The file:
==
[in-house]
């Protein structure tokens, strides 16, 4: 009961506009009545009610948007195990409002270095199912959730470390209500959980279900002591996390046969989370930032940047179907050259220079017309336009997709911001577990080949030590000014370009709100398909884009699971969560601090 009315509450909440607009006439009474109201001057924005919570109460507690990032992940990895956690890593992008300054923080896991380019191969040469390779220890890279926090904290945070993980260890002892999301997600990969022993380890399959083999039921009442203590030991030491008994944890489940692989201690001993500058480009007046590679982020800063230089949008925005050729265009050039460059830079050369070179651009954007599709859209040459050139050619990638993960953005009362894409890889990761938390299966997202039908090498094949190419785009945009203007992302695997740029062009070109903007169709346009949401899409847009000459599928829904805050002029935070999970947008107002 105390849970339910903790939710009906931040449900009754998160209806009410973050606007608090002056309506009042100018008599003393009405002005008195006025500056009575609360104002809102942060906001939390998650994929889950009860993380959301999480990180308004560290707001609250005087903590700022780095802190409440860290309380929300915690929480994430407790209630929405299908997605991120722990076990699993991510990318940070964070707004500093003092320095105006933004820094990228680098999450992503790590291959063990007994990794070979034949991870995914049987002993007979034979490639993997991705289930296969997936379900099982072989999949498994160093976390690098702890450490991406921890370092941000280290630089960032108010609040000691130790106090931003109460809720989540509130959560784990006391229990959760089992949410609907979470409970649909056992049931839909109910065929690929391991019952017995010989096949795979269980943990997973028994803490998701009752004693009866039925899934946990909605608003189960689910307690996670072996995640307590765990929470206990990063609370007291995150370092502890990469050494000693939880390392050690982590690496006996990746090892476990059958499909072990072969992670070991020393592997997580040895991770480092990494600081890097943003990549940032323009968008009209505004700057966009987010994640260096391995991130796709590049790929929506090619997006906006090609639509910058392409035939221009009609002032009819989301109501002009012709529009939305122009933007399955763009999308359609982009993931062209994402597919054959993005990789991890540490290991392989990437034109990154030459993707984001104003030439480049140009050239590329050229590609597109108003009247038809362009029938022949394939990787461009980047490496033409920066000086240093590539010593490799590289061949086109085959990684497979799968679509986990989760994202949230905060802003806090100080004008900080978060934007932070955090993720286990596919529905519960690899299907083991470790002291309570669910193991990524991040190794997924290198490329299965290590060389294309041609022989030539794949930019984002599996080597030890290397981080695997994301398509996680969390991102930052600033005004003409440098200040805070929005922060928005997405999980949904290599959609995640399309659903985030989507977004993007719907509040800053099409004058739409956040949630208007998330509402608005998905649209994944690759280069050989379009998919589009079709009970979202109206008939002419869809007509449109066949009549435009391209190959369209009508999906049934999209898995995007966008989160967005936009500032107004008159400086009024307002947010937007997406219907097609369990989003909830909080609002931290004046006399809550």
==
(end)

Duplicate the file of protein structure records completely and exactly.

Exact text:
[in-house]
């Protein structure tokens, strides 16, 4: 009961506009009545009610948007195990409002270095199912959730470390209500959980279900002591996390046969989370930032940047179907050259220079017309336009997709911001577990080949030590000014370009709100398909884009699971969560601090 009315509450909440607009006439009474109201001057924005919570109460507690990032992940990895956690890593992008300054923080896991380019191969040469390779220890890279926090904290945070993980260890002892999301997600990969022993380890399959083999039921009442203590030991030491008994944890489940692989201690001993500058480009007046590679982020800063230089949008925005050729265009050039460059830079050369070179651009954007599709859209040459050139050619990638993960953005009362894409890889990761938390299966997202039908090498094949190419785009945009203007992302695997740029062009070109903007169709346009949401899409847009000459599928829904805050002029935070999970947008107002 105390849970339910903790939710009906931040449900009754998160209806009410973050606007608090002056309506009042100018008599003393009405002005008195006025500056009575609360104002809102942060906001939390998650994929889950009860993380959301999480990180308004560290707001609250005087903590700022780095802190409440860290309380929300915690929480994430407790209630929405299908997605991120722990076990699993991510990318940070964070707004500093003092320095105006933004820094990228680098999450992503790590291959063990007994990794070979034949991870995914049987002993007979034979490639993997991705289930296969997936379900099982072989999949498994160093976390690098702890450490991406921890370092941000280290630089960032108010609040000691130790106090931003109460809720989540509130959560784990006391229990959760089992949410609907979470409970649909056992049931839909109910065929690929391991019952017995010989096949795979269980943990997973028994803490998701009752004693009866039925899934946990909605608003189960689910307690996670072996995640307590765990929470206990990063609370007291995150370092502890990469050494000693939880390392050690982590690496006996990746090892476990059958499909072990072969992670070991020393592997997580040895991770480092990494600081890097943003990549940032323009968008009209505004700057966009987010994640260096391995991130796709590049790929929506090619997006906006090609639509910058392409035939221009009609002032009819989301109501002009012709529009939305122009933007399955763009999308359609982009993931062209994402597919054959993005990789991890540490290991392989990437034109990154030459993707984001104003030439480049140009050239590329050229590609597109108003009247038809362009029938022949394939990787461009980047490496033409920066000086240093590539010593490799590289061949086109085959990684497979799968679509986990989760994202949230905060802003806090100080004008900080978060934007932070955090993720286990596919529905519960690899299907083991470790002291309570669910193991990524991040190794997924290198490329299965290590060389294309041609022989030539794949930019984002599996080597030890290397981080695997994301398509996680969390991102930052600033005004003409440098200040805070929005922060928005997405999980949904290599959609995640399309659903985030989507977004993007719907509040800053099409004058739409956040949630208007998330509402608005998905649209994944690759280069050989379009998919589009079709009970979202109206008939002419869809007509449109066949009549435009391209190959369209009508999906049934999209898995995007966008989160967005936009500032107004008159400086009024307002947010937007997406219907097609369990989003909830909080609002931290004046006399809550």